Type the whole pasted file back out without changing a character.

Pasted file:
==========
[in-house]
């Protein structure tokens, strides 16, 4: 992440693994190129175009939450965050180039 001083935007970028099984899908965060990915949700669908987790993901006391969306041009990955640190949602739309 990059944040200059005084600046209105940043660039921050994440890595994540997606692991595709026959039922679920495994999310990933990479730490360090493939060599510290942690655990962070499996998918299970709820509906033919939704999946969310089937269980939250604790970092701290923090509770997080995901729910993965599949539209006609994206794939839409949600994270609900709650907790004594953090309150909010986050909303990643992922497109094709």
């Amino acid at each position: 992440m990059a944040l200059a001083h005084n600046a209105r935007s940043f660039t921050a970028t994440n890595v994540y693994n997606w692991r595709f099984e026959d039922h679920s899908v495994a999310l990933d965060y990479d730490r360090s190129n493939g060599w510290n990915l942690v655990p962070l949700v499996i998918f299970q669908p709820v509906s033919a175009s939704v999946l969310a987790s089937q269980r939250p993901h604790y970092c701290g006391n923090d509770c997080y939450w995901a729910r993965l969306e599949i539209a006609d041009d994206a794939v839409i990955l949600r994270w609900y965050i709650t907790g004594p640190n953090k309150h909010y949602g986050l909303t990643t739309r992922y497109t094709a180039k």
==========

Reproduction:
[in-house]
């Protein structure tokens, strides 16, 4: 992440693994190129175009939450965050180039 001083935007970028099984899908965060990915949700669908987790993901006391969306041009990955640190949602739309 990059944040200059005084600046209105940043660039921050994440890595994540997606692991595709026959039922679920495994999310990933990479730490360090493939060599510290942690655990962070499996998918299970709820509906033919939704999946969310089937269980939250604790970092701290923090509770997080995901729910993965599949539209006609994206794939839409949600994270609900709650907790004594953090309150909010986050909303990643992922497109094709």
């Amino acid at each position: 992440m990059a944040l200059a001083h005084n600046a209105r935007s940043f660039t921050a970028t994440n890595v994540y693994n997606w692991r595709f099984e026959d039922h679920s899908v495994a999310l990933d965060y990479d730490r360090s190129n493939g060599w510290n990915l942690v655990p962070l949700v499996i998918f299970q669908p709820v509906s033919a175009s939704v999946l969310a987790s089937q269980r939250p993901h604790y970092c701290g006391n923090d509770c997080y939450w995901a729910r993965l969306e599949i539209a006609d041009d994206a794939v839409i990955l949600r994270w609900y965050i709650t907790g004594p640190n953090k309150h909010y949602g986050l909303t990643t739309r992922y497109t094709a180039k």